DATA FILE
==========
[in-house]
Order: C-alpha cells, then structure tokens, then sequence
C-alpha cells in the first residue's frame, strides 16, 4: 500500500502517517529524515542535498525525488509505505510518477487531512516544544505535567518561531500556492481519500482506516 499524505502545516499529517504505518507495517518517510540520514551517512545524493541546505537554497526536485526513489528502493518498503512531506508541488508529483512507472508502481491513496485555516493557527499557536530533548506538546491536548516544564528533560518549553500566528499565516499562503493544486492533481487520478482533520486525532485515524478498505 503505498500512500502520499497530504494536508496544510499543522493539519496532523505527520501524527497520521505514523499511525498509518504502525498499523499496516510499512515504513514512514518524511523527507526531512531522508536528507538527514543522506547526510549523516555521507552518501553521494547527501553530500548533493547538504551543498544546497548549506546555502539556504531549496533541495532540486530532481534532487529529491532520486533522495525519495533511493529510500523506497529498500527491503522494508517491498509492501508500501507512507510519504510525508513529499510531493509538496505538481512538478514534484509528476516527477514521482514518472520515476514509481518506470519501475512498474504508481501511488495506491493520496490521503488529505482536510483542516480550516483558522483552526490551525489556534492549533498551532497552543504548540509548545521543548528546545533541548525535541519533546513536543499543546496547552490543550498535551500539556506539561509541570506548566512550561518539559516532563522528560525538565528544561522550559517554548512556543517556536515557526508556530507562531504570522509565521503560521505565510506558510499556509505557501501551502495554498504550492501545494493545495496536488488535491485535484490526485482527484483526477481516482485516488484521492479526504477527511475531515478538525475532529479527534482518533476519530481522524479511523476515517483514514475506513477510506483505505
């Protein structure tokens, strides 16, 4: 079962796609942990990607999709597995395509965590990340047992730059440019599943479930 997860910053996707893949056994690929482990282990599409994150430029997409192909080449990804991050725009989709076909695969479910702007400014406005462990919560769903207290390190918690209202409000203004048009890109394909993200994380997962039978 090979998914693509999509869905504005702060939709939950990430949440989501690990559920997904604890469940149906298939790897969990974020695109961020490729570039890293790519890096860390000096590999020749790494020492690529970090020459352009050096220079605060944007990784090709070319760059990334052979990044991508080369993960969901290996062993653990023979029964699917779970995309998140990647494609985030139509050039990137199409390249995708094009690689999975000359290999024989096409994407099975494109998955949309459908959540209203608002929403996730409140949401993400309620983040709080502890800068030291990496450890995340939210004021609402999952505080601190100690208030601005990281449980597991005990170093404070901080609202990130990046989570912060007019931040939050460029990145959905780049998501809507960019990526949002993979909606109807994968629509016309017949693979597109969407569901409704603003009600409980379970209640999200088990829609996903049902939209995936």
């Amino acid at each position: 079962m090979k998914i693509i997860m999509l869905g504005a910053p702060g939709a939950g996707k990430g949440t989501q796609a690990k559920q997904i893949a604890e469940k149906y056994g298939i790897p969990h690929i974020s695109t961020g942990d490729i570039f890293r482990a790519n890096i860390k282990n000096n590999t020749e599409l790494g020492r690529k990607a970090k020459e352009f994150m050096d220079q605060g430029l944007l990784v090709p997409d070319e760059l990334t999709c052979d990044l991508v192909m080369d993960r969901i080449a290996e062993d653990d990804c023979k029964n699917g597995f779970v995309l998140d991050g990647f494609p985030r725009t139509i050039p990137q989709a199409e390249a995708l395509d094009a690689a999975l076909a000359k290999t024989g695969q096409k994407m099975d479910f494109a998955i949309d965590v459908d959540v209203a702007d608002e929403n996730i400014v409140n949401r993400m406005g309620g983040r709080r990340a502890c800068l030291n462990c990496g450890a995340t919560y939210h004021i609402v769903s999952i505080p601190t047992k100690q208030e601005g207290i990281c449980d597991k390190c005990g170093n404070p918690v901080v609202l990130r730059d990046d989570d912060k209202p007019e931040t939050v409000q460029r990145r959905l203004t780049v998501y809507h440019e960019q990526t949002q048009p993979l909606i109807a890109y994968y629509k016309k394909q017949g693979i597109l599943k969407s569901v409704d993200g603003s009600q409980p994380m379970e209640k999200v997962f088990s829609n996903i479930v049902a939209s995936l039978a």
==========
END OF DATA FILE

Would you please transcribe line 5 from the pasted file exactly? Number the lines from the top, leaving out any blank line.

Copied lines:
């Amino acid at each position: 079962m090979k998914i693509i997860m999509l869905g504005a910053p702060g939709a939950g996707k990430g949440t989501q796609a690990k559920q997904i893949a604890e469940k149906y056994g298939i790897p969990h690929i974020s695109t961020g942990d490729i570039f890293r482990a790519n890096i860390k282990n000096n590999t020749e599409l790494g020492r690529k990607a970090k020459e352009f994150m050096d220079q605060g430029l944007l990784v090709p997409d070319e760059l990334t999709c052979d990044l991508v192909m080369d993960r969901i080449a290996e062993d653990d990804c023979k029964n699917g597995f779970v995309l998140d991050g990647f494609p985030r725009t139509i050039p990137q989709a199409e390249a995708l395509d094009a690689a999975l076909a000359k290999t024989g695969q096409k994407m099975d479910f494109a998955i949309d965590v459908d959540v209203a702007d608002e929403n996730i400014v409140n949401r993400m406005g309620g983040r709080r990340a502890c800068l030291n462990c990496g450890a995340t919560y939210h004021i609402v769903s999952i505080p601190t047992k100690q208030e601005g207290i990281c449980d597991k390190c005990g170093n404070p918690v901080v609202l990130r730059d990046d989570d912060k209202p007019e931040t939050v409000q460029r990145r959905l203004t780049v998501y809507h440019e960019q990526t949002q048009p993979l909606i109807a890109y994968y629509k016309k394909q017949g693979i597109l599943k969407s569901v409704d993200g603003s009600q409980p994380m379970e209640k999200v997962f088990s829609n996903i479930v049902a939209s995936l039978a």